Toulouse's Kolbe has pep in step
Van Niekerk is a cousin of Olympic 400m champion
"You would pay money to see Kolbe and Jordan Larmour on the same field, wouldn't you?"
This throwaway line at the conclusion of Stuart Lancaster's media responsibility on Monday set the tone for the most explosive individual one-on-one in Europe this weekend.
The South Africa wing has set the global game on fire from his interventions for the Springboks in The Rugby Championship to his outrageous stop-start, acceleration and here-there darting movement for Toulouse in the Top-14 and in the Champions Cup.
Even the experienced Englishman was unable to nail down a description of the wing wizard.
"Pff, where do you want to start?" he asked. "I mean I've seen him run around people, dodge around people and then I saw him score another try where he actually ran through the 10, just ran over him.
"I mean you think he doesn't look huge but he ran through the middle of a ruck the other day, and yeah he's got incredible feet."
There is a lot to back up the theory that genetics provides a man-made advantage for those lucky enough to inherit natural gifts.
Cheslin Kolbe is a cousin to South Africa's sprint sensation Wayde van Niekerk, the 400 metres world record holder and 2016 Olympic champion.
Van Niekerk even managed to break Michael Johnson's 43.03 mark and is the only man to break 10 seconds for 100m, 20 seconds for 200m and 44 seconds for the 400m, an achievement that must put him in the conversation of the best athlete in the world.
During the Olympics in Rio, Van Nierkerk's cousin Kolbe, from the same town of Kraaifontein, Cape Town, was busy winning a bronze medal in the rugby Sevens.
The cousins, one year apart, are very close friends and even played rugby on the same school team at Belville Primary in Capoe Town, before Van Niekerk decamped for Bloemfontein and the famed Grey College.
"Wayde was the fast one all the years and we needed to make sure we got the ball to him, and then he just needed to run," Kolbe recalled in an interview.
"I started out in athletics and only fell in love with rugby at a later stage."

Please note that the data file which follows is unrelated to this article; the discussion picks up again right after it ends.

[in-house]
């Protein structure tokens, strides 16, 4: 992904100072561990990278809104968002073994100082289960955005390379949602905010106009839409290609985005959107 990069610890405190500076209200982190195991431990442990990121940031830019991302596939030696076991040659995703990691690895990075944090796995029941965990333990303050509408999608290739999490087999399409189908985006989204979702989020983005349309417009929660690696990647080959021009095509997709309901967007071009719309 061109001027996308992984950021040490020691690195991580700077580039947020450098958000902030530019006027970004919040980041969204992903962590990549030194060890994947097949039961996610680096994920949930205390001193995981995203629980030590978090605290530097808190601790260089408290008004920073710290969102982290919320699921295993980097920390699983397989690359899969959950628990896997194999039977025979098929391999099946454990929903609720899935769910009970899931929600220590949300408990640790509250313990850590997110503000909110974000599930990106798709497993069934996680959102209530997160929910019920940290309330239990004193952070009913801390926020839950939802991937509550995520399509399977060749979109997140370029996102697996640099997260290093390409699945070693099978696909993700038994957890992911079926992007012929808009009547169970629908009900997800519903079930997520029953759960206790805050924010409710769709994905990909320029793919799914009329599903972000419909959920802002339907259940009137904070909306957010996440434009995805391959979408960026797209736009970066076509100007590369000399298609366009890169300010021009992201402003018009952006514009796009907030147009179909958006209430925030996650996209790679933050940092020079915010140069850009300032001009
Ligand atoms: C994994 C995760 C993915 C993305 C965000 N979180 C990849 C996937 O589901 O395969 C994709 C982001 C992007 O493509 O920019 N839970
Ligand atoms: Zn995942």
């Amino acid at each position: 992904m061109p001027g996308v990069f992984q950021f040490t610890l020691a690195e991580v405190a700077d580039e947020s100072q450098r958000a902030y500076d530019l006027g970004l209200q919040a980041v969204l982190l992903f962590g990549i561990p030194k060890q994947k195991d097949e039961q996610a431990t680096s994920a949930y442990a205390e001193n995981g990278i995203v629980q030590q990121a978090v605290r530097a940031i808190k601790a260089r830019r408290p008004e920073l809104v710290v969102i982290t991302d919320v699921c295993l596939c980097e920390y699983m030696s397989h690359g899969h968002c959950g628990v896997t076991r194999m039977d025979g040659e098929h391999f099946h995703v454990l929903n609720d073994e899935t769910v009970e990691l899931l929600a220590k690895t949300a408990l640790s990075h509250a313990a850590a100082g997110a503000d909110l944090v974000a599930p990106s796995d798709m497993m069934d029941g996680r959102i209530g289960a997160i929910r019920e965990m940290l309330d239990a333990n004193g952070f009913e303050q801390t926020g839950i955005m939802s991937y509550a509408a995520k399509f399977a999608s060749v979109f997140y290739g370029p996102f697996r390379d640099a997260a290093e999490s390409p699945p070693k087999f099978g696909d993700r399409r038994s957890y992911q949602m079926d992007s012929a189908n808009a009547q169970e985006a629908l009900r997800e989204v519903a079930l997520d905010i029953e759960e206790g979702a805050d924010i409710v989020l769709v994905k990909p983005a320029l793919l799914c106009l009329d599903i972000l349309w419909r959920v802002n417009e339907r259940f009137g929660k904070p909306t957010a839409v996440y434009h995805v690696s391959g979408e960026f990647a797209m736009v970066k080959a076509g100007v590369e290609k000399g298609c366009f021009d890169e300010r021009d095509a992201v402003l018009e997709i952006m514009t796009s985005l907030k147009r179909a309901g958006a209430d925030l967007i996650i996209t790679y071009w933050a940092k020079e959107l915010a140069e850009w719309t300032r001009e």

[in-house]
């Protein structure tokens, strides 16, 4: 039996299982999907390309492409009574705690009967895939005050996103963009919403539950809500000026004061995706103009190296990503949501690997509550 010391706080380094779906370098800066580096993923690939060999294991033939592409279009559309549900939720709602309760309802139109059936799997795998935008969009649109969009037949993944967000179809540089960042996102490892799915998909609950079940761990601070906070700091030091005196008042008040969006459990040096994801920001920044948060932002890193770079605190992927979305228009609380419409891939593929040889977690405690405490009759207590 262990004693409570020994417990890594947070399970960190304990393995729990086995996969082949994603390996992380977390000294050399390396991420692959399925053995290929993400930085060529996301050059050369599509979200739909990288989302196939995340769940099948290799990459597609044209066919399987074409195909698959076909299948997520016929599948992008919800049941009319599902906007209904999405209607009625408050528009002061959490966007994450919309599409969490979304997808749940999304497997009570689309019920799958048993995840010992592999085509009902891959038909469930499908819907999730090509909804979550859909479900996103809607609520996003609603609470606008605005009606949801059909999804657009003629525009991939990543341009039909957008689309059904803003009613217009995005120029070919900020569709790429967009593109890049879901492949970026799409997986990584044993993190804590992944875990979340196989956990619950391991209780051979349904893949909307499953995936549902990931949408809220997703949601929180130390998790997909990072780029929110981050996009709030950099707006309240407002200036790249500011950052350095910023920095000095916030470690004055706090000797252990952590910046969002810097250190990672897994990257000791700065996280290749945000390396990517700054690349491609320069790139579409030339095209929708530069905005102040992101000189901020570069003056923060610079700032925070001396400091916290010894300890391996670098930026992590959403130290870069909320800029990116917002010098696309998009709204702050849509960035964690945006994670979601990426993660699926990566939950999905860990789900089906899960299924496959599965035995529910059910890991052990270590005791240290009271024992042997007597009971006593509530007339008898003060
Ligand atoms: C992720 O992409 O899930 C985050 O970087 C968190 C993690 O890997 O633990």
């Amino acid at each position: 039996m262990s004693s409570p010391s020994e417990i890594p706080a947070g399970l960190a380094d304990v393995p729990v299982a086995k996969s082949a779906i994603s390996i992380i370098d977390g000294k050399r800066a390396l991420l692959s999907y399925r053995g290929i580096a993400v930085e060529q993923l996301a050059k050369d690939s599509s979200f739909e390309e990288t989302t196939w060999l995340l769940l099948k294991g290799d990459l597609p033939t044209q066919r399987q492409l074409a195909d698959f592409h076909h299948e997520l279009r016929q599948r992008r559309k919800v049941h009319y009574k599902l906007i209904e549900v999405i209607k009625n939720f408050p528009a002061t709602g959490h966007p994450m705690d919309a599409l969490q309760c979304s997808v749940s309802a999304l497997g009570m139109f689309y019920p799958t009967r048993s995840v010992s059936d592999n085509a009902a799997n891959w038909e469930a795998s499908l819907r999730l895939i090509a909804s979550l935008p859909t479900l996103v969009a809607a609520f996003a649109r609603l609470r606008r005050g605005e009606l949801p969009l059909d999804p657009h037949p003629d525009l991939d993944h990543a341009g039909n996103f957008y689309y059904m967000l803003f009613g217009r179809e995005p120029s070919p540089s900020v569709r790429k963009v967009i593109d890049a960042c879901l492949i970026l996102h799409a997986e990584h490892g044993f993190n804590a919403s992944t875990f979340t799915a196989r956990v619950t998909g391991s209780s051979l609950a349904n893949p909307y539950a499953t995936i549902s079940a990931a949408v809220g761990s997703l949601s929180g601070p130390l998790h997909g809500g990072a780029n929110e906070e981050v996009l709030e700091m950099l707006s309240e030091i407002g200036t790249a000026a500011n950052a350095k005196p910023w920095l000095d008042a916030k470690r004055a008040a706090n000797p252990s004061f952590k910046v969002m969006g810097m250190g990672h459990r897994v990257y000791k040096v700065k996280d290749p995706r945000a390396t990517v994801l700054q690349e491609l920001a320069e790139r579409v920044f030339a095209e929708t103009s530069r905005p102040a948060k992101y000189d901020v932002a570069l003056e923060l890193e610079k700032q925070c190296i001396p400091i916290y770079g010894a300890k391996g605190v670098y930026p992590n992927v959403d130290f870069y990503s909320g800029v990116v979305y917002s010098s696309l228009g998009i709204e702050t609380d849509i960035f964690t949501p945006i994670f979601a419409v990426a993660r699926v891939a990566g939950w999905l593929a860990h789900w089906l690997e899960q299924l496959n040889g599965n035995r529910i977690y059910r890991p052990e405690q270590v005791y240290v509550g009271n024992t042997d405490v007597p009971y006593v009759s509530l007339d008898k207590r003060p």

The athletic gene was not exactly absent from Kolbe and the blend of speed and blurring footwork have made the Springbok a global superstar of the game.
"I did the 100 metres and, funnily enough, despite my height, I also did the short (110m) hurdles and participated at the South African schools championships," he said.
"I decided to focus on rugby when the hurdles outgrew me, and at the end of the day, I made peace with it."
The distant cousins follow each other's paths very closely and are more like brothers.
Imagine, Van Niekerk has even been mistaken for Kolbe, not the other way around, such is the profile of rugby in their homeland.
"It has really been massive for him, the last few years," said van Niekerk. "It excites me every single time I get to see what he does on the sports field.
"I find so much inspiration in what he's done. I actually show-off quite a lot with his name.
"I have people coming up to me, teasing me about rugby. All I need to say is, 'cheers, that is my cousin,' and they are quiet.
"Then, I've won the (verbal) battle."
Leinster were well-advised to strap a blue scrum cap to the head of a Tadhg Beirne lookalike leading up to the Munster Interpro.
The same approach to dealing with Kolbe would be the best preparation - give even the soundest defenders.
The problem is the only Blue capable of doing a passable impression of Kolbe is the man most likely to start on Leinster's wing.
"You know it is going to be all hands on deck when he has the ball," said Larmour.
"I suppose we are slightly similar in some aspects, but there are some differences.
"He is pretty good off both feet.
"He is quick. If there is a small gap, he will go through.
"He seems to embarrass defenders. You know he is going to be a tough man to stop when he gets going or gets in space.
"We are all going to have to be switched on."
Or, Kolbe could turn the lights out on Leinster.